“Along ideological lines, the Supreme Court upheld President Trump’s xenophobic Muslim Ban that discriminates against individuals predominantly because of their Muslim faith or national origin. A vast majority of those impacted by the ban are Muslim, with four Arab countries included in those singled out. This policy is not rationally related to national security interests and will continue to tear families apart while undermining America’s standing in the world.

The Muslim Ban was implemented among an unprecedented amount of evidence of a policy enacted to codify the religious animus of the Trump administration. As a candidate for the presidency, Donald Trump stated, “I think Islam hates us… we can’t allow people coming into this country who have this hatred of the United States…” He called for “a total and complete shutdown of Muslims entering the United States.” Once in office, President Trump added security concerns as a mere pretext for bigotry, noting that “People were so upset when I used the word Muslim. Oh, you can’t use the word Muslim… I’m talking territory instead of Muslim. The majority’s unwillingness to recognize this reality renders those justices complicit in the damage this policy will continue to inflict on immigrant communities in this country.

President Trump justified his Muslim Ban by stating that Roosevelt “did the same thing” regarding the internment of Japanese Americans during World War II. As the dissent notes, this holding will echo Korematsu v. United States as a standard of judicial injustice history will not soon forget. Justice Sotomayor wrote, “the Court redeploys the same dangerous logic underlying Korematsu and merely replaces one “gravely wrong” decision with another.” The U.S. Government formally apologized for the injustice of interning Japanese Americans 46 year after that horrific episode. Arab American and American Muslim communities should not be victimized by a repetition of history, subjected to discrimination without apology or consequence while the Government slowly finds its moral compass.

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RE/MAX Israel Sells Properties in Illegal Israeli Settlements

CODEPINK, June 16, 2016

This weekend is the Presbyterian Church’s biannual General Assembly. Among the many social justice issues they will address is a resolution calling on real estate giant RE/MAX to stop facilitating property sales in illegal Israeli settlements.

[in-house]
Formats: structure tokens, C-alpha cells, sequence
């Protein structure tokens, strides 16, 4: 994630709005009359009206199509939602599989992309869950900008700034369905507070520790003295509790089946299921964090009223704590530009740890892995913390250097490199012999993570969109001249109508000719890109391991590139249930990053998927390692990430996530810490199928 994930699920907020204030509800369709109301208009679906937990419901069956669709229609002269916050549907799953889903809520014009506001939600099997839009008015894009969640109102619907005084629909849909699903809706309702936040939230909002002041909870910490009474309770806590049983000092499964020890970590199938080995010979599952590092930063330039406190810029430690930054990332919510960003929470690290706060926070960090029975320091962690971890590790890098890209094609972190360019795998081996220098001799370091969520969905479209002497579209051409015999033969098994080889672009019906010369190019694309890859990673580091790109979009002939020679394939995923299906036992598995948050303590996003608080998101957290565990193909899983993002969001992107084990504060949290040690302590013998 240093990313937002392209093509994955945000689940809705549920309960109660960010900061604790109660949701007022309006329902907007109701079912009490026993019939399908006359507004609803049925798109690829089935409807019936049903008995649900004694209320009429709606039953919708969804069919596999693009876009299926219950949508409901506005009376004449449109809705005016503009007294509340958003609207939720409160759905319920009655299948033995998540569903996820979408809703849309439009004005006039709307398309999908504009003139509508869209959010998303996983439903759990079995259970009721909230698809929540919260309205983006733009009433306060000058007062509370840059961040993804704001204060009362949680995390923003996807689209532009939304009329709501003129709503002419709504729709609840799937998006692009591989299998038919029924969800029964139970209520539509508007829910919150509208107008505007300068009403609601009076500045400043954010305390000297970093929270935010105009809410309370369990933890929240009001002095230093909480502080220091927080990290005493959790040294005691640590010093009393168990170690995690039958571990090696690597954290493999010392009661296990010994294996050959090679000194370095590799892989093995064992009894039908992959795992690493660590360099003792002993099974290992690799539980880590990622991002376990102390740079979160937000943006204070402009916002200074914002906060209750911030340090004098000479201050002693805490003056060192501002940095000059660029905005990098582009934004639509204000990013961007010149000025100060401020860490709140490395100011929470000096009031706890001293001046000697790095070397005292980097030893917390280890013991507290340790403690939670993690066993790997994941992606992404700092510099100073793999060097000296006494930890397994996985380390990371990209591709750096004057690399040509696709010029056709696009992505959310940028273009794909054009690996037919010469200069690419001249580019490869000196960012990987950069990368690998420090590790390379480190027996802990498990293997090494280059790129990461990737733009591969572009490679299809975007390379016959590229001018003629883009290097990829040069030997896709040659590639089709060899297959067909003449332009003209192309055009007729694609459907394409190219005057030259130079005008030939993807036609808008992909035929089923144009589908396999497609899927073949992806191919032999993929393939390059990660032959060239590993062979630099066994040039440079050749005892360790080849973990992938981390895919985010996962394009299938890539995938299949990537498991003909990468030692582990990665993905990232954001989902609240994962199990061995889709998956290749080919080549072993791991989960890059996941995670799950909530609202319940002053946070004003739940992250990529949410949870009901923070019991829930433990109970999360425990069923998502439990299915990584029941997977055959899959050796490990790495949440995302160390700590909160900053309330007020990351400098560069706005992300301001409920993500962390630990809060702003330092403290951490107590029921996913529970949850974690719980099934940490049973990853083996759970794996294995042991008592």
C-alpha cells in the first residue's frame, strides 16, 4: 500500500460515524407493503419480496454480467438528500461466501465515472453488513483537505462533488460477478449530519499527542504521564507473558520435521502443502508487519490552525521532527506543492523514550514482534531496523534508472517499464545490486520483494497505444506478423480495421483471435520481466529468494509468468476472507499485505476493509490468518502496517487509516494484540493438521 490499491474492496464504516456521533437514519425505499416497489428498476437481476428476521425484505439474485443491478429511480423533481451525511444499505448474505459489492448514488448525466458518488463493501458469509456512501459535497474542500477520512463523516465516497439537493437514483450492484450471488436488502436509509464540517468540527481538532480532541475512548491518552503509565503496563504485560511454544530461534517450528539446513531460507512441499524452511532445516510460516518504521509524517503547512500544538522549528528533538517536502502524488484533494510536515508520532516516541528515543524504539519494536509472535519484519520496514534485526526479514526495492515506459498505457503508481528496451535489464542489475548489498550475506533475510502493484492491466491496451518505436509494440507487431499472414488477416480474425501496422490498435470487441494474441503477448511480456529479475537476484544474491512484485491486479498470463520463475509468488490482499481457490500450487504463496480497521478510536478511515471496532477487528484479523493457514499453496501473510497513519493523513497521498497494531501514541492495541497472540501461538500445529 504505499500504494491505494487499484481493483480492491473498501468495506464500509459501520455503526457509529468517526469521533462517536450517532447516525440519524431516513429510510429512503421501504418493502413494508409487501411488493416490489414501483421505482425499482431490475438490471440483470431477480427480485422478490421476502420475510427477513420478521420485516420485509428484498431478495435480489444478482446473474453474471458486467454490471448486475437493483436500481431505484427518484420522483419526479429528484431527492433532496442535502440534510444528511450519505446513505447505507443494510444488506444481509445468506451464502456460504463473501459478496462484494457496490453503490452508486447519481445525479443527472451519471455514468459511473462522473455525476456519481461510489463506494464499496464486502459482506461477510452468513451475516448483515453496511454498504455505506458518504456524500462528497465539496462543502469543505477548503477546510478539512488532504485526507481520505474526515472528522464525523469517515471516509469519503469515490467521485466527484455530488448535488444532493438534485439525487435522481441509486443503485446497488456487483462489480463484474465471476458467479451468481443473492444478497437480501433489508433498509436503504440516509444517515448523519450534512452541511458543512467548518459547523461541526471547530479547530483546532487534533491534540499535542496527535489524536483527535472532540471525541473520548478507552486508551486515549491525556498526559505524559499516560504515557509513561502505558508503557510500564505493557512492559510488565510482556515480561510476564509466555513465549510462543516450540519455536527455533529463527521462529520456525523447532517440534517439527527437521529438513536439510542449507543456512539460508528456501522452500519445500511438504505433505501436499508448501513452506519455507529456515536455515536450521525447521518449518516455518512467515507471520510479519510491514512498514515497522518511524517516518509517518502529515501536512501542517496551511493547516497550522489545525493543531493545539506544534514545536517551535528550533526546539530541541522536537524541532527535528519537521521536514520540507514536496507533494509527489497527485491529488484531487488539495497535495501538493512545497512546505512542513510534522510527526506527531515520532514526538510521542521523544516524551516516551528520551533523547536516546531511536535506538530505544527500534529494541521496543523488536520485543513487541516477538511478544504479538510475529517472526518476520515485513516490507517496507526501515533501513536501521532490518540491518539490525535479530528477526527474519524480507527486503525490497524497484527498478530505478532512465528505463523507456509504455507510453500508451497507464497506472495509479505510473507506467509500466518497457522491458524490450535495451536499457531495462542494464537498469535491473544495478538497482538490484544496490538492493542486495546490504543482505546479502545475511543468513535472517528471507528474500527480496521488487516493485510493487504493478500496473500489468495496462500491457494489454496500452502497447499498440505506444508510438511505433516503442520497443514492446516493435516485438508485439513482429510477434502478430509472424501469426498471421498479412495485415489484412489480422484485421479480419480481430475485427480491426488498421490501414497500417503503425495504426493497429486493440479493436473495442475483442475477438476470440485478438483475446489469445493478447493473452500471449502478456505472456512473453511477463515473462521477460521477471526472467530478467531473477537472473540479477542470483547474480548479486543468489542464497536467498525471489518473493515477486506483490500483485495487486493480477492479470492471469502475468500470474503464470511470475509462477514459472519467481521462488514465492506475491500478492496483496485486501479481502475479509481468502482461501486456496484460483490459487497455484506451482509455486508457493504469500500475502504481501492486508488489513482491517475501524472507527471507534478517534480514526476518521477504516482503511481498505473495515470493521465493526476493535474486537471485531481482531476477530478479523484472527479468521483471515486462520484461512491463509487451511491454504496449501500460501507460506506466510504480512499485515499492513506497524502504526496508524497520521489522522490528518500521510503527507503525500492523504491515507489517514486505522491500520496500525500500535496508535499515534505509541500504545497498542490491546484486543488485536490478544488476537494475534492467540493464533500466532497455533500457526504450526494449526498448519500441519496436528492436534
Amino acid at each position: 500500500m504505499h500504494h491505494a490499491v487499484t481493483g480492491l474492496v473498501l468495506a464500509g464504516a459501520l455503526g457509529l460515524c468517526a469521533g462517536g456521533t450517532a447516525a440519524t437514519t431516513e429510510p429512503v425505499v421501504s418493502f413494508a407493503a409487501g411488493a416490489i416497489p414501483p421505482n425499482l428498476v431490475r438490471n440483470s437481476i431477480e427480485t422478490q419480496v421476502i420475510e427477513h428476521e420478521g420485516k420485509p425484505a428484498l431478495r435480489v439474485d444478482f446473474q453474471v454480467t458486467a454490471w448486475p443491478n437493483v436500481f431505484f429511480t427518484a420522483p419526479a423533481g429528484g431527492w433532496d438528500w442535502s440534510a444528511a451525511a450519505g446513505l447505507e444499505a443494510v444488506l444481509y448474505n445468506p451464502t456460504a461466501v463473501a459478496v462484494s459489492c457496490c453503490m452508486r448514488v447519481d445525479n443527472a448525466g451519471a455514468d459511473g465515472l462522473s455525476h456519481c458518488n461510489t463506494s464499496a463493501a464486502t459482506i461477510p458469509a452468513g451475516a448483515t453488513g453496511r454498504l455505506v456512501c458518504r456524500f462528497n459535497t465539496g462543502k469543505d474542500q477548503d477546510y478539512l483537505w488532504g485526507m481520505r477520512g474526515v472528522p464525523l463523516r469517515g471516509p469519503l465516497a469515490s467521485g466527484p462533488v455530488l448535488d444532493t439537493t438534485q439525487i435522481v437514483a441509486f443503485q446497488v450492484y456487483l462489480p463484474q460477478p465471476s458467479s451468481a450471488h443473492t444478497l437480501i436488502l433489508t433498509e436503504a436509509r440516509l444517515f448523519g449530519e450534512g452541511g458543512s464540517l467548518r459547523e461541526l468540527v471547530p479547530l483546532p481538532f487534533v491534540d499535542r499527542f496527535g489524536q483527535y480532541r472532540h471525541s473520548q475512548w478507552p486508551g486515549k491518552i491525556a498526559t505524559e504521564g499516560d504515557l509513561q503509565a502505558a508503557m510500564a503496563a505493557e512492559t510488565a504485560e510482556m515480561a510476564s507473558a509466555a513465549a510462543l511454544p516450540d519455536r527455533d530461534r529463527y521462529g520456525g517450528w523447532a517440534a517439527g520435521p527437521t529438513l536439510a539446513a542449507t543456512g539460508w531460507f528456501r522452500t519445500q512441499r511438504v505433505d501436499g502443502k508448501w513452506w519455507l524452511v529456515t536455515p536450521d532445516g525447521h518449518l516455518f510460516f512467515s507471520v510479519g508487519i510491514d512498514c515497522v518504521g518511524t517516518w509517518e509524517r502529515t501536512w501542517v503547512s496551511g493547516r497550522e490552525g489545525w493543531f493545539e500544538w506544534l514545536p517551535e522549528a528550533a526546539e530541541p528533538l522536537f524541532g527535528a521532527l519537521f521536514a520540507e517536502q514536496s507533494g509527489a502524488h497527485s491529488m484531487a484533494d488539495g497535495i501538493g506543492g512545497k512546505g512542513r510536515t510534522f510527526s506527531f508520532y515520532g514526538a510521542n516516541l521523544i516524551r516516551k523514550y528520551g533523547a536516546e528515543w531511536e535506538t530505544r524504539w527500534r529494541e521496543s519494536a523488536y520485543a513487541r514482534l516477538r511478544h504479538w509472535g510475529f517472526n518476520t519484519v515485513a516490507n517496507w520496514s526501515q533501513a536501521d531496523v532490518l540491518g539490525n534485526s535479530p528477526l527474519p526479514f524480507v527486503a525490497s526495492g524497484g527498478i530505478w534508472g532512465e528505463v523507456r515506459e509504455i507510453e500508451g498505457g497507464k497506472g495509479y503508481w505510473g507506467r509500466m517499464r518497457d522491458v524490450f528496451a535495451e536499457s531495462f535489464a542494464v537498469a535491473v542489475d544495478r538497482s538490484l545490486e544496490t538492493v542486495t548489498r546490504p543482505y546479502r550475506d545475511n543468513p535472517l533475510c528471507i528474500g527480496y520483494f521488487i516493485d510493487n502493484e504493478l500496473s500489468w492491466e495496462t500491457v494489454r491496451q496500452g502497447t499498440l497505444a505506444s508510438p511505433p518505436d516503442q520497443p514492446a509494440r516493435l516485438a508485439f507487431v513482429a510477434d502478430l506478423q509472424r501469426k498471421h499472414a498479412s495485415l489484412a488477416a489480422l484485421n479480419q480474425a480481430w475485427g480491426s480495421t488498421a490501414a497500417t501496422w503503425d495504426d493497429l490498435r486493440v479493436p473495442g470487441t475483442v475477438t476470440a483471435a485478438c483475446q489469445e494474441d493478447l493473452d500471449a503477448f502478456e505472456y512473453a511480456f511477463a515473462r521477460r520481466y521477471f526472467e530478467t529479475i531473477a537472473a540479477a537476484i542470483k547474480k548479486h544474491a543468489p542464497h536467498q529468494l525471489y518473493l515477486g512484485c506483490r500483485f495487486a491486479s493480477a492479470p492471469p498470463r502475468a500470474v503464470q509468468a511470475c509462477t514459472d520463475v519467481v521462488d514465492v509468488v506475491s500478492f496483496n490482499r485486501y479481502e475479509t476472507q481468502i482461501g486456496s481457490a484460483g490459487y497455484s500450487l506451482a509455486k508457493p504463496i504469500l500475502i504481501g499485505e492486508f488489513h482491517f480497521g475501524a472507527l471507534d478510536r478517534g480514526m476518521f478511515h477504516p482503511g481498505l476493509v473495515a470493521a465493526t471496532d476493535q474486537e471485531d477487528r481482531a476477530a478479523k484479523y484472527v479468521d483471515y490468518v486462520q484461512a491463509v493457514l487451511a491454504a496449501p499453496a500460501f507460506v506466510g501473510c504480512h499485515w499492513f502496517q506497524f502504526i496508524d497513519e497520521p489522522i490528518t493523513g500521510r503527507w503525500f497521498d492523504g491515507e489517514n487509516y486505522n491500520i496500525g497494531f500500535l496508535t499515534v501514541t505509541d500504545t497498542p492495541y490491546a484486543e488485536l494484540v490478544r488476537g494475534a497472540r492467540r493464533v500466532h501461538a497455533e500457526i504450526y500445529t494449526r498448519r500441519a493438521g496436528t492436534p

In 2016, right before the last Presbyterian Church General Assembly, RE/MAX founder and then-CEO Dave Liniger announced that the company would stop receiving revenues from settlement properties. But they continue to allow their Israeli franchise to rent and sell settlement houses, and they continue to include settlement properties in their global database. With your help, this time we will succeed in getting RE/MAX to fully extricate themselves from Israel’s settlement enterprise. Add your name to the letter we are sending to current CEO Adam Contos at this year’s General Assembly!

There is no question about the illegality of Israeli settlements. They violate the Fourth Geneva Convention, which says that an occupying power may not move its people onto the land it is occupying. Numerous UN resolutions have been passed calling for Israel to stop settlement construction. Numerous reports from Human Rights Watch, Amnesty International, and others have been published citing the direct role settlements play in human rights abuses against Palestinians and calling on companies like RE/MAX to immediately cease all settlement business.

We have been protesting RE/MAX’s involvement in Israeli crimes since 2014. We have held rallies outside RE/MAX offices and at the RE/MAX, LLC headquarters in Denver. We have disrupted RE/MAX conventions and shareholder meetings. We know we are close to a win. Now, it is time for the final push. Join our letter to RE/MAX, LLC telling them to immediately remove settlement listings from their global database and end all complicity in Jewish-only Israeli settlements.

Towards freedom and equality in Palestine,
Ariel and everyone at CODEPINK
 

Standing with my Muslim neighbors in the wake of Jerusalem and Gaza

Rabbi Laurie Zimmerman, The Cap Times, May 17, 2018


Israel’s Prime Minister Benjamin Netanyahu speaks at the opening ceremony of the new U.S. embassy in Jerusalem on Monday, May 14, 2018, left, and on the same day, Palestinians in Gaza City carry the body of Mousab Abu Leila, who was killed during a protest at the border of Israel and Gaza. Netanyahu praised the inauguration of the U.S. embassy in Jerusalem as a “great day for peace,” as dozens of Palestinians have been killed in Gaza amidst ongoing clashes. (AP Photo)

As I watched the glitz and glamour of the celebration marking President Trump’s decision to move the U.S. Embassy to Jerusalem, I was filled with shame. The backdrop of Israeli and American flags emblazoned with “Thank You President Trump” smacked of self-righteousness and complacency. One political leader after another emphasized his or her unwavering support for Israel without regard for Palestinian rights or sovereignty. Two evangelical pastors invited to bless the celebration had long public records of vilifying Muslims and Jews, among many others. As a rabbi I felt deeply shaken; this spectacle was a violation of everything I believe in.